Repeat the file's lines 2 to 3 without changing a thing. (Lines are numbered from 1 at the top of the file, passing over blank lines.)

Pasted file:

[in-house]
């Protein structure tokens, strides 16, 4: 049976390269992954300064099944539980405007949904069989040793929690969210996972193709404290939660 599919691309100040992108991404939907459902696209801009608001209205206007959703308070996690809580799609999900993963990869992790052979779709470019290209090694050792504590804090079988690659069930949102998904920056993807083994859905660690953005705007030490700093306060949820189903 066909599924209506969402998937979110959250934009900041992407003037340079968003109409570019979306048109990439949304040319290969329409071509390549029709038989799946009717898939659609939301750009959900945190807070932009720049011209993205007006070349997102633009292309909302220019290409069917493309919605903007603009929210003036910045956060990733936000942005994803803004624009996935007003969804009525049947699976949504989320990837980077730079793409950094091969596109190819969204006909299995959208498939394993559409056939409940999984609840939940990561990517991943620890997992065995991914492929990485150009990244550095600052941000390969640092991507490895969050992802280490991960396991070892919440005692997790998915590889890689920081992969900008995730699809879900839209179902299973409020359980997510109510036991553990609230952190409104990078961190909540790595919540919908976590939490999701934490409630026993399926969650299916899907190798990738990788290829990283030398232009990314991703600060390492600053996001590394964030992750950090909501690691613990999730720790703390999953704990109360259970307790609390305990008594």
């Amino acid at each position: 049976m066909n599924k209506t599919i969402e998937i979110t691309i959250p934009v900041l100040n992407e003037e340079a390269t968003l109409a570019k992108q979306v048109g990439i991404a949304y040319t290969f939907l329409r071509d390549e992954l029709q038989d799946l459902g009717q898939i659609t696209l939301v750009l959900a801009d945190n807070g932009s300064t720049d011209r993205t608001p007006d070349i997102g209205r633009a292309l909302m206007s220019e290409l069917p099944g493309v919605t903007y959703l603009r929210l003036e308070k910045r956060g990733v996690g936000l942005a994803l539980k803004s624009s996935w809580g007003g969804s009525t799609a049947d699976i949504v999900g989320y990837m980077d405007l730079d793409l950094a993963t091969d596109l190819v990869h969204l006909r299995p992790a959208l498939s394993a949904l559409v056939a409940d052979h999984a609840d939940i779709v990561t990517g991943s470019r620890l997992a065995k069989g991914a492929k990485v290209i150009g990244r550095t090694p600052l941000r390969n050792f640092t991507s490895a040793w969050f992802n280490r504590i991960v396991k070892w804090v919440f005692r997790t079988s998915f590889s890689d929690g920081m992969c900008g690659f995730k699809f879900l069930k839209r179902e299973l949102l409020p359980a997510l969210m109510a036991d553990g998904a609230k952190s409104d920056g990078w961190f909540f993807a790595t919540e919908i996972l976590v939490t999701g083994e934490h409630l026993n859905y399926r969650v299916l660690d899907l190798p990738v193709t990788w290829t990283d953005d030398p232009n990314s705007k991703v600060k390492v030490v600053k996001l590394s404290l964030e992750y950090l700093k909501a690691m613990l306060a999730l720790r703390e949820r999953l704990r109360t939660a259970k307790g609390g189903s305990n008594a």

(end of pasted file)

């Protein structure tokens, strides 16, 4: 049976390269992954300064099944539980405007949904069989040793929690969210996972193709404290939660 599919691309100040992108991404939907459902696209801009608001209205206007959703308070996690809580799609999900993963990869992790052979779709470019290209090694050792504590804090079988690659069930949102998904920056993807083994859905660690953005705007030490700093306060949820189903 066909599924209506969402998937979110959250934009900041992407003037340079968003109409570019979306048109990439949304040319290969329409071509390549029709038989799946009717898939659609939301750009959900945190807070932009720049011209993205007006070349997102633009292309909302220019290409069917493309919605903007603009929210003036910045956060990733936000942005994803803004624009996935007003969804009525049947699976949504989320990837980077730079793409950094091969596109190819969204006909299995959208498939394993559409056939409940999984609840939940990561990517991943620890997992065995991914492929990485150009990244550095600052941000390969640092991507490895969050992802280490991960396991070892919440005692997790998915590889890689920081992969900008995730699809879900839209179902299973409020359980997510109510036991553990609230952190409104990078961190909540790595919540919908976590939490999701934490409630026993399926969650299916899907190798990738990788290829990283030398232009990314991703600060390492600053996001590394964030992750950090909501690691613990999730720790703390999953704990109360259970307790609390305990008594």
């Amino acid at each position: 049976m066909n599924k209506t599919i969402e998937i979110t691309i959250p934009v900041l100040n992407e003037e340079a390269t968003l109409a570019k992108q979306v048109g990439i991404a949304y040319t290969f939907l329409r071509d390549e992954l029709q038989d799946l459902g009717q898939i659609t696209l939301v750009l959900a801009d945190n807070g932009s300064t720049d011209r993205t608001p007006d070349i997102g209205r633009a292309l909302m206007s220019e290409l069917p099944g493309v919605t903007y959703l603009r929210l003036e308070k910045r956060g990733v996690g936000l942005a994803l539980k803004s624009s996935w809580g007003g969804s009525t799609a049947d699976i949504v999900g989320y990837m980077d405007l730079d793409l950094a993963t091969d596109l190819v990869h969204l006909r299995p992790a959208l498939s394993a949904l559409v056939a409940d052979h999984a609840d939940i779709v990561t990517g991943s470019r620890l997992a065995k069989g991914a492929k990485v290209i150009g990244r550095t090694p600052l941000r390969n050792f640092t991507s490895a040793w969050f992802n280490r504590i991960v396991k070892w804090v919440f005692r997790t079988s998915f590889s890689d929690g920081m992969c900008g690659f995730k699809f879900l069930k839209r179902e299973l949102l409020p359980a997510l969210m109510a036991d553990g998904a609230k952190s409104d920056g990078w961190f909540f993807a790595t919540e919908i996972l976590v939490t999701g083994e934490h409630l026993n859905y399926r969650v299916l660690d899907l190798p990738v193709t990788w290829t990283d953005d030398p232009n990314s705007k991703v600060k390492v030490v600053k996001l590394s404290l964030e992750y950090l700093k909501a690691m613990l306060a999730l720790r703390e949820r999953l704990r109360t939660a259970k307790g609390g189903s305990n008594a």